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TERRE HAUTE, Ind. — Barring a last-minute presidential pardon, a Navajo citizen will be put to death on Wednesday evening, marking the first time the federal government has executed a Native American man for a crime committed against another Native American on a tribal reservation. 

Navajo citizen Lezmond Mitchell, the only Native American on federal death row, is scheduled to be executed by lethal injection on Wednesday, Aug. 26, at 6 p.m. (EDT) at the federal correctional facility in Terre Haute, Ind. Mitchell was sentenced to death for the gruesome 2001 murders of a 63-year-old Navajo woman and her 9-year-old granddaughter.

Attorneys for Mitchell tried to buy time for him by filing a lawsuit Tuesday against Attorney General William Barr and other government officials.  On Wednesday morning, a federal judge denied Mitchell’s request for a temporary restraining order.

On Tuesday, the Supreme Court denied Mitchell's request for a stay of execution.  

Influential Native American leaders are speaking out about the federal government’s decision to go forward with the execution, arguing that it denies the wishes of the Navajo Nation and betrays tribal sovereignty. 

Shannon Keller OloughlinShannon Keller O’Loughlin (Choctaw), executive director of the Association on American Indian Affairs. Courtesy photo.“If the Native Nation wishes for a stay of execution, it should be given,” Shannon Keller O’Loughlin (Choctaw), executive director of the Association on American Indian Affairs said. “Though we are not hopeful that Mitchell’s execution will be stayed indefinitely, the concern is whether the Native Nation gave its free, prior and informed consent for the punishment, considering the victims and the perpetrator were Indian.”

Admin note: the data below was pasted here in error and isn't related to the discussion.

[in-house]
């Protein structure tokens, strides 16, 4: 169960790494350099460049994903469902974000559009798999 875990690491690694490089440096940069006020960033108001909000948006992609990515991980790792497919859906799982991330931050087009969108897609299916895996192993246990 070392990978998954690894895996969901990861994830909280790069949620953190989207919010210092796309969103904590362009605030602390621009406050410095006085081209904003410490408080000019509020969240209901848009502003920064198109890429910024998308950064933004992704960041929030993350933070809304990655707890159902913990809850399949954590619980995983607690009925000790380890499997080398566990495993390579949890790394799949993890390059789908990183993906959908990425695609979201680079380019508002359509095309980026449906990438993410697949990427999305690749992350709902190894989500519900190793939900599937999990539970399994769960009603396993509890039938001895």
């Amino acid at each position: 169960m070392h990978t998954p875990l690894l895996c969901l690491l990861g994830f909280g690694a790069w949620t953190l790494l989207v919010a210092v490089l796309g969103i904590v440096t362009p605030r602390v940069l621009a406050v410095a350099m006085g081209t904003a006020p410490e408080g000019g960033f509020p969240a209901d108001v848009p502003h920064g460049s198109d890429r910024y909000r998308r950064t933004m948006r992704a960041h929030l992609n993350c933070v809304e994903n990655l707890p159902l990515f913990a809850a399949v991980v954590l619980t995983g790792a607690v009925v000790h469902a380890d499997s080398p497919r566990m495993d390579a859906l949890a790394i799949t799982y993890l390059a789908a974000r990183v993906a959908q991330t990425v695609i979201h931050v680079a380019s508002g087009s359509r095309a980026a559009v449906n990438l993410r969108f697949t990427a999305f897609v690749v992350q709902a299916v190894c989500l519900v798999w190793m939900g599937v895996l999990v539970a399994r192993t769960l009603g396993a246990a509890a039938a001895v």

The situation is emblematic of the U.S. Government’s consistent failure to recognize and accommodate Native governments, she said.  

“Even if the federal law seemingly attempts to absolve the U.S. from considering the Native Nation’s position, there are stronger government-to-government concerns that the U.S. must always consider,” Keller O’Loughlin said. “To do otherwise is just another symptom of institutional racism, and the failure of our political system to deal with the needs and interests of Native governments equal to their own.”

The leadership of Navajo Nation has been personally involved in the case.  Earlier this month, President Jonathan Nez left Navajo Nation for the first time since the pandemic erupted, to visit Washington D.C. where he and Mitchell’s lawyers petitioned the U.S. Pardon Attorney on Mitchell’s behalf.   

The Native American Rights Fund (NARF) and its allied organizations have also lent their voices to the controversial cause. Last week, in a letter dated August 20, NARF directly asked President Trump for clemency, strongly urging him to “commute the sentence of Lezmond Mitchell, a member of the Navajo Nation, from the death penalty to life in prison without the possibility of parole.” 

The letter also outlined the ways in which the sentence oversteps the rights of the Navajo Nation Government, and encouraged the President to recognize tribal governments as sovereign entities. 

“His death sentence was imposed for a crime that occurred against Navajo Nation citizens on Navajo Nation reservation lands, and the Navajo Nation has consistently opposed the death sentence in this case...When certain major crimes, such as murder, are committed in Indian country between Indians, the death penalty can only apply when the tribal nation whose land the crime occurred on has chosen to “opt-in” to have the death penalty apply.The Navajo Nation has never “opted in” to the federal death penalty and has consistently opposed capital punishment on cultural and religious grounds... We urge you to give deference to the Navajo Nation—one sovereign to another.”

The letter was signed by John Echohawk, founder and executive director of NARF; Cassandra Stubbs, director of the Capital Punishment Project for the ACLU; Norman L. Reimer, executive director of the National Association of Criminal Defense Lawyers; and Gary Mitchell,  president of the ACLU of New Mexico.

On Tuesday, Native American lawyers, journalists, and activists also took to social media to express their opinions on the execution.  

Ruth Hopkins, a Dakota/Lakota Sioux writer and tribal attorney, has been addressing the issue regularly.

Cherokee writer and advocate Rebecca Nagle, who hosts the #ThisLand podcast about Native land rights, and writes for The Washington Post and Huffington Post, also weighed in. 

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